Tuesday 13th March 2018
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Wall Street was mixed, with the Dow and the S&P 500 giving up earlier gains, as investors eyed the latest inflation data scheduled for release this week as well as further trade negotiations prompted by the new US tariffs on steel and aluminum imports.
A US Labour Department report due Tuesday will probably show that the consumer price index rose 0.2 percent in February from the previous month, according to the median estimate of economists surveyed by Bloomberg. Excluding food and energy, prices were projected to advance 0.2 percent following a bigger-than-forecast 0.3 percent increase in January.
In 1.01pm trading in New York, the Dow Jones Industrial Average fell 0.5 percent. However, the Nasdaq Composite Index rose 0.5 percent. In 1.14pm trading, the Standard & Poor’s 500 Index inched 0.04 percent lower.
“You still have the tariff fears kind of circling in the markets,” Michael Antonelli, managing director, institutional sales trading at Robert W Baird in Milwaukee, told Reuters.
Indeed, the European Union told US President Donald Trump it won’t be cowed by his escalating protectionist rhetoric and talk of punitive tariffs, Bloomberg reported.
“Secretary of Commerce Wilbur Ross will be speaking with representatives of the European Union about eliminating the large Tariffs and Barriers they use against the USA,” Trump tweeted. “Not fair to our farmers and manufacturers.”
The US dollar fell, while Treasuries moved higher, sending the yield on the 10-year note one basis point lower to 2.88 percent.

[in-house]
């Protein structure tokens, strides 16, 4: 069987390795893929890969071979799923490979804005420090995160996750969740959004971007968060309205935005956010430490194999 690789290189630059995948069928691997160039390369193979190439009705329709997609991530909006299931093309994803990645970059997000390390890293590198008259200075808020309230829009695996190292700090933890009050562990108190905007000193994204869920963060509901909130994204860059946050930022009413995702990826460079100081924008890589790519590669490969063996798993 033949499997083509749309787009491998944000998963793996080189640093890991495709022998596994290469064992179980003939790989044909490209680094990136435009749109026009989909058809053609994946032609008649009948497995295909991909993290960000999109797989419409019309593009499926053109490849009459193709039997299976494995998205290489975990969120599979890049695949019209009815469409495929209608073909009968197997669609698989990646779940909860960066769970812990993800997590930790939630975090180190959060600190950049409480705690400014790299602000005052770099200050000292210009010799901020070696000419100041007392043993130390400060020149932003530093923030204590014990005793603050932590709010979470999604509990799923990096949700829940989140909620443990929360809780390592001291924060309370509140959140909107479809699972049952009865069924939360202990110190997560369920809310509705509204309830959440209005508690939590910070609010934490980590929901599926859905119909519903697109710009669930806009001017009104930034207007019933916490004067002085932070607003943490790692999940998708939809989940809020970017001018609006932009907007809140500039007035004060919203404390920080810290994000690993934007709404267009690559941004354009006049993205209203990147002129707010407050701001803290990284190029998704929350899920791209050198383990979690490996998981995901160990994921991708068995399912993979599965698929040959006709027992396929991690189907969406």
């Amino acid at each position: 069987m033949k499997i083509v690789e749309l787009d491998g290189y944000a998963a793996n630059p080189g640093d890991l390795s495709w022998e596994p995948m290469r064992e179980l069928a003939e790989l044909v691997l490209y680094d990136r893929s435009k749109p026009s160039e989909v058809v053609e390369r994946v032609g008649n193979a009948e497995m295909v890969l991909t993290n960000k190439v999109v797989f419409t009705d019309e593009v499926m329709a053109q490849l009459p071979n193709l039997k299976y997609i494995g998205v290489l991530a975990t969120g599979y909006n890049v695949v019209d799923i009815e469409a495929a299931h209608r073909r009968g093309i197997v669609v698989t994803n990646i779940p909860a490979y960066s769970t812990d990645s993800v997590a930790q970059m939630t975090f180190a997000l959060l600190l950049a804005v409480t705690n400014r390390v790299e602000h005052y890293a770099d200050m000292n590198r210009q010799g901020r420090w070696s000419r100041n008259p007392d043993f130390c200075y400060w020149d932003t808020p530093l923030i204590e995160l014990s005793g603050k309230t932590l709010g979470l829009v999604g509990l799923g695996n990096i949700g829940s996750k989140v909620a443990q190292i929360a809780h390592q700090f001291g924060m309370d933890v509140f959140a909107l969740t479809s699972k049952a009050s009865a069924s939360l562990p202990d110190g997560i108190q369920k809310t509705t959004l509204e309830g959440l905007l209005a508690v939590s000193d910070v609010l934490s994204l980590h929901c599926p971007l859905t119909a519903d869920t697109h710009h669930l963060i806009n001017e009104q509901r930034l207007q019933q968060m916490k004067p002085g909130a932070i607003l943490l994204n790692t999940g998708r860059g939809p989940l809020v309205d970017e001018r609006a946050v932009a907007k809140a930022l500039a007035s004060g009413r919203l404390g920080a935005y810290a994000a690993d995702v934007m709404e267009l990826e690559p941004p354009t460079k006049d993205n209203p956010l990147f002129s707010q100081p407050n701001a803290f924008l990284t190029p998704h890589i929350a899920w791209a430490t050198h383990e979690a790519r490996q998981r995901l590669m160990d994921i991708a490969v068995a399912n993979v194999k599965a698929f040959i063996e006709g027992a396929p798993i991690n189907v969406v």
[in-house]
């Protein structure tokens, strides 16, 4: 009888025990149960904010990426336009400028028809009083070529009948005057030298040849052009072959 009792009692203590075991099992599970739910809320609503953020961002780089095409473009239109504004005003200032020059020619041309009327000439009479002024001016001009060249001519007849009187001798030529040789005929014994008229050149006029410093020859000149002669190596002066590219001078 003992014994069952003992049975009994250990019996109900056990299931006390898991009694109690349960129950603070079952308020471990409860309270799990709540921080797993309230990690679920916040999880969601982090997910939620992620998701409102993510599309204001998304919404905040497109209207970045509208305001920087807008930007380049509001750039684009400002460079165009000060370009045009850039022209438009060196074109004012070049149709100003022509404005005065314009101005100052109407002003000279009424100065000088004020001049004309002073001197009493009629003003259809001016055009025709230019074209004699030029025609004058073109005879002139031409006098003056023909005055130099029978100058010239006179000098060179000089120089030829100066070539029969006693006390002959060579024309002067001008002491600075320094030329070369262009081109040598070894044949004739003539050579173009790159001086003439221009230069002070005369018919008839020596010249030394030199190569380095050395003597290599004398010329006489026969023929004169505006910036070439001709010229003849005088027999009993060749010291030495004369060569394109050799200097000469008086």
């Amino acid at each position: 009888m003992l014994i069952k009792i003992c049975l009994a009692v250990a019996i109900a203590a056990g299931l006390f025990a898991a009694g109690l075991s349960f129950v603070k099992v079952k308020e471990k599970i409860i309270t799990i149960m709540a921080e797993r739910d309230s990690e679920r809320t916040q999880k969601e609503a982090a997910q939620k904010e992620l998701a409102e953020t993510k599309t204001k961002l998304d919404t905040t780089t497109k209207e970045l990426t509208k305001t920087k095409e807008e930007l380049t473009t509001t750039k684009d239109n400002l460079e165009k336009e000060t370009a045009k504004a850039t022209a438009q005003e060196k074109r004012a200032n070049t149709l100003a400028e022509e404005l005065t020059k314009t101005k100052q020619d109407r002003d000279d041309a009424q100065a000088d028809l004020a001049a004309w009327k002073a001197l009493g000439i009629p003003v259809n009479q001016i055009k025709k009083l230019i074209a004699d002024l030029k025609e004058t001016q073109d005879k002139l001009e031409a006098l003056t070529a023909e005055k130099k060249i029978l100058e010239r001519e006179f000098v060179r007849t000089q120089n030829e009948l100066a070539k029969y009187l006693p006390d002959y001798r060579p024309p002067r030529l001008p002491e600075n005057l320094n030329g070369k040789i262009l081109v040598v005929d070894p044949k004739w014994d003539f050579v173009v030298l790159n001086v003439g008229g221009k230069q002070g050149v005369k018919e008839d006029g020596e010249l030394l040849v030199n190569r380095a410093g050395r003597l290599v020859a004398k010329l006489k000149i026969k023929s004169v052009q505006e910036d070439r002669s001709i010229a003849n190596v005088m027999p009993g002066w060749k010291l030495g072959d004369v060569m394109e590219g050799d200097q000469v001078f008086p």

“With earnings season wrapped up, tax reform launched, and steel and aluminum tariffs to take effect soon, investors will have plenty to ponder,” John Stoltzfus, the chief investment strategist of Oppenheimer & Co, wrote in a note to clients Monday, Bloomberg reported.
“We believe patience, fortitude and an eye for opportunities that could present themselves as interest rates work through the process of normalisation, trade negotiations garner attention and equity markets respond to it all, could prove rewarding,” Stoltzfus noted.
The Dow fell as declines in shares of Boeing and those of Caterpillar, down 2.6 percent and 2 percent respectively recently, outweighed gains in shares of Apple and those of General Electric, recently up 1 percent and 0.9 percent respectively.
Meanwhile, Dropbox filed for an initial public offering that would value the file-sharing company between US$7 billion and US$8 billion. That compares with a US$10 billion valuation during the company’s private capital raising in 2014. Dropbox will issue 36 million shares at a price of between US$16 and US$18 each, it said in a regulatory filing.
In Europe, the Stoxx 600 Index finished the day with a 0.2 percent increase from the previous close. Germany’s DAX Index rose 0.6 percent and France’s CAC40 Index eked out a 0.04 percent gain.
The UK’s FTSE 100 index fell 0.1 percent.
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